Although there are only 238 natural and mixed World Heritage sites (the latter being recognized for both natural and cultural values) inscribed on the World Heritage List, this represents roughly 8 percent of the global protected areas estate and an area about the size of India (286 million hectares). So the World Heritage Convention makes a very important contribution to wilderness conservation globally. But the World Heritage Convention could do even more by adopting an explicit and systematic wilderness and large landscapes and seascapes focus, and this new IUCN study explains how it could do so.

How would extending the World Heritage Convention benefit wilderness and remaining intact areas?

Natural World Heritage sites are recognized by the international community as the planet's most precious areas—places of importance to everyone and which we must all work collectively to safeguard for future generations. The World Heritage Convention provides an important added layer of international protection. The Convention emphasizes the importance of the good protection and management of World Heritage sites, and includes provisions for monitoring and reporting by governments, IUCN and UNESCO. World Heritage status is also highly prestigious, raising the profile of a particular site and greatly enhancing awareness of its unique values. As a result of this increased prestige and awareness, it is often easier to raise funds for research and management of these sites and World Heritage status also helps drive tourism.

Which regions are most in need of this protection?

This new report identifies some broad gaps in World Heritage coverage which may have potential for new World Heritage sites—from Amazonia to Central Asia to Southern Africa. But beyond this very broad scale gap analysis, there is potential for creating new large World Heritage sites with strong wilderness values around the world.

Another crucial part of a strategy on World Heritage, wilderness, and large landscapes and seascapes is also to expand existing World Heritage sites, and ensure they are adequately buffered and connected to other protected areas. So this is not just about [establishing] new sites—it's also about enhancing wilderness values in existing sites and taking action to ensure they can be protected into the future.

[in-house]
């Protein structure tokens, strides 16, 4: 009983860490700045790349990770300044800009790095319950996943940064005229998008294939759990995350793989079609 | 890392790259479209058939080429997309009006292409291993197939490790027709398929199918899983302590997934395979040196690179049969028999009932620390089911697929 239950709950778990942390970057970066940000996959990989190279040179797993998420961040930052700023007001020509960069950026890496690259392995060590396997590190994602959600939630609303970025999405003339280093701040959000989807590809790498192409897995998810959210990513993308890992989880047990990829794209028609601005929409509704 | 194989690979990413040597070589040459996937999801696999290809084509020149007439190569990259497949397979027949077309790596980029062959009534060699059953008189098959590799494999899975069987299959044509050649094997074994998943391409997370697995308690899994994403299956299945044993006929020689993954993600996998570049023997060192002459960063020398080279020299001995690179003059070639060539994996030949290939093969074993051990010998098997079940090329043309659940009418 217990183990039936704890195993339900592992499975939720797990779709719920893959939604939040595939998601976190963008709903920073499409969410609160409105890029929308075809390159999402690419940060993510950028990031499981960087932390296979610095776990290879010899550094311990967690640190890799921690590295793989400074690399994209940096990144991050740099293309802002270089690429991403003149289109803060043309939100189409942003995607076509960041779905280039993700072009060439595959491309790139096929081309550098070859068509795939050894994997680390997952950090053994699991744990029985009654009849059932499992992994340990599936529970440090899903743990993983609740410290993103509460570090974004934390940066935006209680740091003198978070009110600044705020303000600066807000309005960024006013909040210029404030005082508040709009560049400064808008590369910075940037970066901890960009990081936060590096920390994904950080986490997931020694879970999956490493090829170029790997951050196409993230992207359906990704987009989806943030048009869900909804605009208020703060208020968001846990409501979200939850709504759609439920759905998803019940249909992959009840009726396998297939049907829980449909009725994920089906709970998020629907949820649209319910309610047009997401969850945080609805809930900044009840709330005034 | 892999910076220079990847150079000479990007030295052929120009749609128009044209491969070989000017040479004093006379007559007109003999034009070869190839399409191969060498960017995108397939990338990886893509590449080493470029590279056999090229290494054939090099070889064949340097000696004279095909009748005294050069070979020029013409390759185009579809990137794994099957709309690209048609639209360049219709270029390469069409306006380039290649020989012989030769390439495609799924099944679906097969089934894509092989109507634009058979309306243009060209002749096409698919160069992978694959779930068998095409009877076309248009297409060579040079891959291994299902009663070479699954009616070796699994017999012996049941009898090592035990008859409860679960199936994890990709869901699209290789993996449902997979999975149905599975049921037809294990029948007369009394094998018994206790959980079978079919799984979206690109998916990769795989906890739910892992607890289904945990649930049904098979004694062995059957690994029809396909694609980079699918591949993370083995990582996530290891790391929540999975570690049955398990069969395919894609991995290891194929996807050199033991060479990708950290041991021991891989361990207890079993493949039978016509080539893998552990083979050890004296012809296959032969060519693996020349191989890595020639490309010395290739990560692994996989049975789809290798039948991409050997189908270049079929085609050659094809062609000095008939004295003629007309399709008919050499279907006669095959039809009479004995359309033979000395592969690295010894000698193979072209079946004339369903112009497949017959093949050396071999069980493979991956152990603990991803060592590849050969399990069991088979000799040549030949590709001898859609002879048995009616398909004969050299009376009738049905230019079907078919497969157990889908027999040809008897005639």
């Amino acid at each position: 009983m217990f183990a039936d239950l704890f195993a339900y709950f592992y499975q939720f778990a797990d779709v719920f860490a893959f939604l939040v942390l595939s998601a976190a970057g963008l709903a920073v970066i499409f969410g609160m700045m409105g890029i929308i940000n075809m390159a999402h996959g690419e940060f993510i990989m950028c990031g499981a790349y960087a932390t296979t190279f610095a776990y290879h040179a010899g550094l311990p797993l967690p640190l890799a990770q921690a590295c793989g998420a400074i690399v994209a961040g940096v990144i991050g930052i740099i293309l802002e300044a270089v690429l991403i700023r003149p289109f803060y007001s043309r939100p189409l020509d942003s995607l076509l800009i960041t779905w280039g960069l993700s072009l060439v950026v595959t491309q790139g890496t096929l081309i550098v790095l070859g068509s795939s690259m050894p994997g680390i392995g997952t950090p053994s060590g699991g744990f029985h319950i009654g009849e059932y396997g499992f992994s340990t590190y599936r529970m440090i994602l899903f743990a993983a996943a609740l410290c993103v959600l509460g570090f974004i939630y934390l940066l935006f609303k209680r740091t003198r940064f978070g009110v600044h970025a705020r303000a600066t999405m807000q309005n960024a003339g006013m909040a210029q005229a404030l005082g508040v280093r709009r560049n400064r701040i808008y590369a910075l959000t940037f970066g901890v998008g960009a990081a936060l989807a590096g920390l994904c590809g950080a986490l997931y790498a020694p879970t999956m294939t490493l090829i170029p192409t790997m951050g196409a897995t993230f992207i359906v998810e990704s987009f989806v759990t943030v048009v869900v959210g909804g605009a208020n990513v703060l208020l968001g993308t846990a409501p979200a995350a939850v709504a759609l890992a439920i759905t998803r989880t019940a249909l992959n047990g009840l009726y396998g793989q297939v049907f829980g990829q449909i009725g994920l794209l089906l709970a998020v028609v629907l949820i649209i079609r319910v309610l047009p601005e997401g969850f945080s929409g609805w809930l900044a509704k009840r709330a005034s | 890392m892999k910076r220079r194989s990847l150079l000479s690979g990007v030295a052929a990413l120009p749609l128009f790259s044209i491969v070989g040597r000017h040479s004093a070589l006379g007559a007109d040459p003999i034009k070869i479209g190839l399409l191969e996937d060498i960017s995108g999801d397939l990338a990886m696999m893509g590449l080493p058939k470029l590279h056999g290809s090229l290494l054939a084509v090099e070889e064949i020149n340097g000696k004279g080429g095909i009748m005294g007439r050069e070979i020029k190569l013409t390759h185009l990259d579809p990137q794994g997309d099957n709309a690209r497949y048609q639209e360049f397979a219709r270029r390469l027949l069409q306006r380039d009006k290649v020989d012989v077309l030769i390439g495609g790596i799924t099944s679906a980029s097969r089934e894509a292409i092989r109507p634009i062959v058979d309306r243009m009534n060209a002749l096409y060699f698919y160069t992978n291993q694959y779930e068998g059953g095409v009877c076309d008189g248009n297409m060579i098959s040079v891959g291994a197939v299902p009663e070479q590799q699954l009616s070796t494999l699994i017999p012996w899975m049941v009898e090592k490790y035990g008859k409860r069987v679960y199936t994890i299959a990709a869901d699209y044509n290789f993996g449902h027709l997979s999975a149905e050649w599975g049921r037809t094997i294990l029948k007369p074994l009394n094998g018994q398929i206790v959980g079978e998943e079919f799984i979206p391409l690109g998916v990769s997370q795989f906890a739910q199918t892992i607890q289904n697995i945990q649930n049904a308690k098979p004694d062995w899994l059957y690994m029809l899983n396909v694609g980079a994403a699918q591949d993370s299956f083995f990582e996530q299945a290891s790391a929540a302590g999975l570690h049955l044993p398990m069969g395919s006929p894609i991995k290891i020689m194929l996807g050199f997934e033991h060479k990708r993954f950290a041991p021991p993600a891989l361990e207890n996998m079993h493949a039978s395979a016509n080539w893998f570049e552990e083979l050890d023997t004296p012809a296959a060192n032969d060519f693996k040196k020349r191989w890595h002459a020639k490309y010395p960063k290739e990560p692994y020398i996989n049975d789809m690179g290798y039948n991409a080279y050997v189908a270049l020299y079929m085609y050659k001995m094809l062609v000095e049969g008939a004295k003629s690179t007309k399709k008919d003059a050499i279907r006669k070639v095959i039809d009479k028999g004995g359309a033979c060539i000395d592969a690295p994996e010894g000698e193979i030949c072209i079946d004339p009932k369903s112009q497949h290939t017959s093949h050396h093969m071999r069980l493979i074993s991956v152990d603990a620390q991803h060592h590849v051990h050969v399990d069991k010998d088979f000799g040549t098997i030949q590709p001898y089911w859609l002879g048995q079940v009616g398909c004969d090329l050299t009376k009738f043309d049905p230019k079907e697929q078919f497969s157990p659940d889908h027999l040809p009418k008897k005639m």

What about land occupied by indigenous peoples and local communities? What effects would expansion of the Convention have on them?

World Heritage nominations (proposals by governments to inscribe sites on the World Heritage List) and management of World Heritage sites must always fully respect the rights of local communities and indigenous peoples. In addition, World Heritage status and the commitment governments make to manage World Heritage sites to the highest international standards can also serve to recognize community and indigenous rights and can also help ensure community participation in the stewardship and governance of World Heritage sites.

Many of the planet's remaining large, intact landscapes and seascapes are the traditional lands of indigenous peoples and have remained in good condition precisely because of stewardship by indigenous cultures over centuries or millennia. Most indigenous cultures see no distinction between nature and culture and it is therefore more appropriate to understand these landscapes as biocultural landscapes. So a crucial goal is to make certain that a focus on wilderness and large landscapes and seascapes helps recognize rights and strengthens participation in management.

Where would the financing for this increased protection come from?

Unfortunately, the Convention itself does not have significant funding it can provide for management of World Heritage sites. However, World Heritage sites often receive additional resources, partly because of the requirements of the Convention that they be well-managed, and partly because they are of such importance to national governments—as a source of pride and as centers for tourism.

Their unique values also attract research funding as well as international funding from bilateral donors and multilateral donors and from non-governmental organizations. Many World Heritage sites need additional funding—but World Heritage status can provide a significant boost in fundraising efforts.

This story originally appeared at the website of global conservation news service Mongabay.com. Get updates on their stories delivered to your inbox, or follow @Mongabay on Facebook, Instagram, or Twitter.